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UN Radio: Ship to Begin Evacuation from Liberia

UN Radio: UNHCR Rescue Ship to Begin Evacuation from Liberia

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  • UNHCR Rescue Ship to Begin Evacuation from Liberia

    A rescue ship sent by the UN Refugee agency has arrived in the war-torn Liberian capital of Monrovia. After a security clearance, it is set to begin the emergency evacuation of desperate Sierra Leonean refugees, who fled into Monrovia during a recent rebel attack on the city and its surrounding areas. UNHCR's Spokesman Ron Redmond says thousands are seeking help in this emergency evacuation.

    "For the first voyage UNHCR staff in Monrovia have identified more than 360 refugees, including the most vulnerable among some 1,000 who have been seeking shelter in and around our compound in the city. Given the desperation among many Liberians and others who want to get out of Monrovia, we've also asked local authorities to provide security around the port while we do the loading of this first ship."

    UNHCR says that, security and weather permitting, the ship is scheduled to begin the return voyage to Freetown today. Assuming the current ceasefire holds in Monrovia, the ship should be able to make a voyage about every four days.

    WHO Calls for Urgent Funds to Combat Mounting Health Crisis in Liberia

    The World Health Organization has made an urgent appeal for funds to provide crucial health care to Liberians. The UN health agency says that although fighting in Monrovia has currently subsided, tens of thousands of men, women and children displaced by the recent fighting are still living in rudimentary shelters, with minimal access to health care. WHO's Spokesperson, Christine McNab, says terrible sanitary conditions prevail in the temporary camps in and around Monrovia, where nearly 100,000 internally displaced people live with no latrines and contaminated water. This has resulted in over 400 cases of cholera in the past two weeks alone.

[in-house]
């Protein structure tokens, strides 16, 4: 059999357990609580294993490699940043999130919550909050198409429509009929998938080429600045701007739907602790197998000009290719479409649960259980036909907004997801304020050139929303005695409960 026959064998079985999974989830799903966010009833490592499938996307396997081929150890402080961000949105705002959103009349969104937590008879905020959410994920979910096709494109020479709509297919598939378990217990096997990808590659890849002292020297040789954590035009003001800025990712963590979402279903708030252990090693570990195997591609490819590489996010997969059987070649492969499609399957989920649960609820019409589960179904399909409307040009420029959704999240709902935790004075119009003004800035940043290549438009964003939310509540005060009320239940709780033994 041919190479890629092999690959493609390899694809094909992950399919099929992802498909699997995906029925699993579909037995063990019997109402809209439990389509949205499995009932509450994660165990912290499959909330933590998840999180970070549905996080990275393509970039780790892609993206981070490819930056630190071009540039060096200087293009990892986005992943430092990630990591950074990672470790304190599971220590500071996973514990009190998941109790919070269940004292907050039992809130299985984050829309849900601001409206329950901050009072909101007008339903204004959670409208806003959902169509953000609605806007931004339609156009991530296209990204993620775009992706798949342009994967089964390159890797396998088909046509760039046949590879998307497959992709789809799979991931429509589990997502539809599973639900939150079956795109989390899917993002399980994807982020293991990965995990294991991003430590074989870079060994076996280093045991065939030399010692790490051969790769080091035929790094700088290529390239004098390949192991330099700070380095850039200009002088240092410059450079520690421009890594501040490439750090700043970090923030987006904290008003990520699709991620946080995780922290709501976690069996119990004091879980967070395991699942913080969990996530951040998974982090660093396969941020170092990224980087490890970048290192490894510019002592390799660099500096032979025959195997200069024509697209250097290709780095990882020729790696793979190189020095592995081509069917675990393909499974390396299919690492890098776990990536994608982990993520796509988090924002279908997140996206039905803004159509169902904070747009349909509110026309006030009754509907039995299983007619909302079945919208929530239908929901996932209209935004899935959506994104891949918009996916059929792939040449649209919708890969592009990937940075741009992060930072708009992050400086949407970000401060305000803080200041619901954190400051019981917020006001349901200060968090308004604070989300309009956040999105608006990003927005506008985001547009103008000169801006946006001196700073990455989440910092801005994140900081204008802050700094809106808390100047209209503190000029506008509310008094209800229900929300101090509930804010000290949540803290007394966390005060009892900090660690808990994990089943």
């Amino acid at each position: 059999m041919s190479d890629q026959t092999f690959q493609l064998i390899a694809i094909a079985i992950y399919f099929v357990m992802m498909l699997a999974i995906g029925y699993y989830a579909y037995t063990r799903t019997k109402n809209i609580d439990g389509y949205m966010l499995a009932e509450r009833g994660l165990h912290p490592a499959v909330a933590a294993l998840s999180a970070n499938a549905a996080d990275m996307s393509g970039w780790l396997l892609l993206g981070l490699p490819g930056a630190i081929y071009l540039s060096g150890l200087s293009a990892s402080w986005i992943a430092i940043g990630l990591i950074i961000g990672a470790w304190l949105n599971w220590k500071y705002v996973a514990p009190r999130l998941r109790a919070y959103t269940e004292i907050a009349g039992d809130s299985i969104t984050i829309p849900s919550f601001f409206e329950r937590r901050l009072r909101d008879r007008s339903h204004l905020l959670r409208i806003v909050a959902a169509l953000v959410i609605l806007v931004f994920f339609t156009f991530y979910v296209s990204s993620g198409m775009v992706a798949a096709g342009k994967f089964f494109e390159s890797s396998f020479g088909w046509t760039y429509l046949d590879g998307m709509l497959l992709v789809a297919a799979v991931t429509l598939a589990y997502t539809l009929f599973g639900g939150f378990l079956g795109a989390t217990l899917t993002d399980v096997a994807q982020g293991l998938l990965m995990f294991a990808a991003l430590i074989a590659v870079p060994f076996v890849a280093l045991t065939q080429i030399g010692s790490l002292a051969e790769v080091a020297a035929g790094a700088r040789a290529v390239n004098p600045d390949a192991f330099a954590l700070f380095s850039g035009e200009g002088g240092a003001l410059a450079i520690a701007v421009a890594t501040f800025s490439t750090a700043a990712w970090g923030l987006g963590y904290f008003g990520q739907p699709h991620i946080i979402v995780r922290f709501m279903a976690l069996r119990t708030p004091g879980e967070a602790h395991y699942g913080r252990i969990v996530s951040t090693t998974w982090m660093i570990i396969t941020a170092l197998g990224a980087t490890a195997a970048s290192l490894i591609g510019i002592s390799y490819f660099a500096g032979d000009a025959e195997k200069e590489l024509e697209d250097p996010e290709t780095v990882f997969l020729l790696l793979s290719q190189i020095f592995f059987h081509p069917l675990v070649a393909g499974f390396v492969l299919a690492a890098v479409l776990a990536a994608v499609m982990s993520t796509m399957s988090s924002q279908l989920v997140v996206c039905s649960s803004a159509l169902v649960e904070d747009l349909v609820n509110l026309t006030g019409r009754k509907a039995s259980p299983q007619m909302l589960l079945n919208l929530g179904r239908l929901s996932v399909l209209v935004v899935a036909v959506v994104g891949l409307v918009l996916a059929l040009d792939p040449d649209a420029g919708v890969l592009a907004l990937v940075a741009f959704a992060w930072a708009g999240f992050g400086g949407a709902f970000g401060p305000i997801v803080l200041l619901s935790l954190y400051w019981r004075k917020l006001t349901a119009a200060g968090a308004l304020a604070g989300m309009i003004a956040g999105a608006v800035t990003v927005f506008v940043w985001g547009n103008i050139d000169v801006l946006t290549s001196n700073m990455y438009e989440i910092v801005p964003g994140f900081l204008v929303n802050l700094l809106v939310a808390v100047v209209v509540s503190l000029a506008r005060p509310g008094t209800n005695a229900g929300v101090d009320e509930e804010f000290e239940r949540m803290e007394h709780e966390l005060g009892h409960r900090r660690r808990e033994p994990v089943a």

"What WHO would like to do and is attempting to do is to help launch a chlorination campaign in Monrovia to improve the drinking water conditions. We have been able to distribute hundreds of kilograms of chlorine, also essential medicines, ORS salts to rehydrate people who have cholera, but … there's not enough supply in the city."

    Ms. McNab says the agency has gotten no donor response to the 200 thousand dollar appeal it made for Liberia in June.

    World Food Programme Says Iraq Operation Is Largest in Its History

    "One truck per minute getting into Iraq, each minute, 24 hours a day, for seven days a week, each minute we have one truck getting into Iraq for the month of June. "

    Jean-Jacques Graisse, Deputy Executive Director of the World Food Programme, says the operation in Iraq is the largest in the UN food agency's history. In the five-month operation ending in October, WFP plans to bring into Iraq about 2.2 million tons of food, the same amount that it distributed worldwide in 2002. The operation is expected to cost one and a half billion US dollars. About two-thirds of that has come from the UN's Iraq oil-for-food programme, the rest is from donors. Mr. Graisse said the operation was necessary because the food ration system in place in Iraq under Sadam Hussein has made the Iraqis completely dependent on food aid and they have no coping mechanisms.

    "Even at the worst time in Afghanistan, or in other countries like that, people are used to try to ,look for food and buy food, or produce. There they were getting it for free and have been getting it for free for so long. That has made it a very special system, and therefore, we thought that if we did not take over the system itself rapidly, we would end up with a major problem around June … where all the stocks would run out."

    First Meeting on UN Plan to End Illicit Small Arms Trade to Open Monday

    Beginning Monday government representatives will gather at United Nations Headquarters in New York for the first international meeting to discuss the UN's action plan for eradicating the illicit trade in small arms. The meeting is a follow up to the 2001 UN Conference on the Illicit Trade in Small Arms and Light Weapons, which adopted the Programme of Action. The Conference succeeded in placing on the international agenda the issue, which Secretary-General Kofi Annan has called a "global scourge". Small arms and light weapons kill more than half a million people each year, 90 percent of them civilians. This includes 300 thousand in armed conflict and 200 thousand from homicides and suicides.

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